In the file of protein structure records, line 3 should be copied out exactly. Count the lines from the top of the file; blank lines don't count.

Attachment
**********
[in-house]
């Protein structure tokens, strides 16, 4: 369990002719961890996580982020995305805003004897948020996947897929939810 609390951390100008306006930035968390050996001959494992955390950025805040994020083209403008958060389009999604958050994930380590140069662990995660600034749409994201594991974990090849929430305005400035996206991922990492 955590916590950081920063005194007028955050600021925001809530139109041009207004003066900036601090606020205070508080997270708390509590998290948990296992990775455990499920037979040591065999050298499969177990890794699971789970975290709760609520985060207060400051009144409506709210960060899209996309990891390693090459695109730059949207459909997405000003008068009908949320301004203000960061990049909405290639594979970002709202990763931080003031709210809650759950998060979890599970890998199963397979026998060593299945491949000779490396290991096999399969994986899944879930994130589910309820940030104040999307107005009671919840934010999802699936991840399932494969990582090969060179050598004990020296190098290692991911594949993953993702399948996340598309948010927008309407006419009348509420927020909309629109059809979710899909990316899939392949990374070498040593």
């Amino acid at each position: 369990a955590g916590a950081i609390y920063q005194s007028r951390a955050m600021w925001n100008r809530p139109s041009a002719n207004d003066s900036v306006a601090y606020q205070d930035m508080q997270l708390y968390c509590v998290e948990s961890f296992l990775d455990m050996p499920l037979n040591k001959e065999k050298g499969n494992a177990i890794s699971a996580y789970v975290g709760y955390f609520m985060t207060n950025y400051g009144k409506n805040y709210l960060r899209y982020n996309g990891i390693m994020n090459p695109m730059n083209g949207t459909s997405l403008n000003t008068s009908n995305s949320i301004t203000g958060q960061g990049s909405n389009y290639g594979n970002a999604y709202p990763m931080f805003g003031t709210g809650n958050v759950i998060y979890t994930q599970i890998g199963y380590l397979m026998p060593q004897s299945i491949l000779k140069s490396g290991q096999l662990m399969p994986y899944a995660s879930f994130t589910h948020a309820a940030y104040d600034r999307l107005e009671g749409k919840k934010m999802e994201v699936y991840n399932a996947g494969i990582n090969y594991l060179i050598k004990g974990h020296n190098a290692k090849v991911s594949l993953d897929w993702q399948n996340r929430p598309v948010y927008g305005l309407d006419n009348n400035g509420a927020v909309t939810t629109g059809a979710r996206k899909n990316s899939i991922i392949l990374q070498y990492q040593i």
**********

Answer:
């Amino acid at each position: 369990a955590g916590a950081i609390y920063q005194s007028r951390a955050m600021w925001n100008r809530p139109s041009a002719n207004d003066s900036v306006a601090y606020q205070d930035m508080q997270l708390y968390c509590v998290e948990s961890f296992l990775d455990m050996p499920l037979n040591k001959e065999k050298g499969n494992a177990i890794s699971a996580y789970v975290g709760y955390f609520m985060t207060n950025y400051g009144k409506n805040y709210l960060r899209y982020n996309g990891i390693m994020n090459p695109m730059n083209g949207t459909s997405l403008n000003t008068s009908n995305s949320i301004t203000g958060q960061g990049s909405n389009y290639g594979n970002a999604y709202p990763m931080f805003g003031t709210g809650n958050v759950i998060y979890t994930q599970i890998g199963y380590l397979m026998p060593q004897s299945i491949l000779k140069s490396g290991q096999l662990m399969p994986y899944a995660s879930f994130t589910h948020a309820a940030y104040d600034r999307l107005e009671g749409k919840k934010m999802e994201v699936y991840n399932a996947g494969i990582n090969y594991l060179i050598k004990g974990h020296n190098a290692k090849v991911s594949l993953d897929w993702q399948n996340r929430p598309v948010y927008g305005l309407d006419n009348n400035g509420a927020v909309t939810t629109g059809a979710r996206k899909n990316s899939i991922i392949l990374q070498y990492q040593i």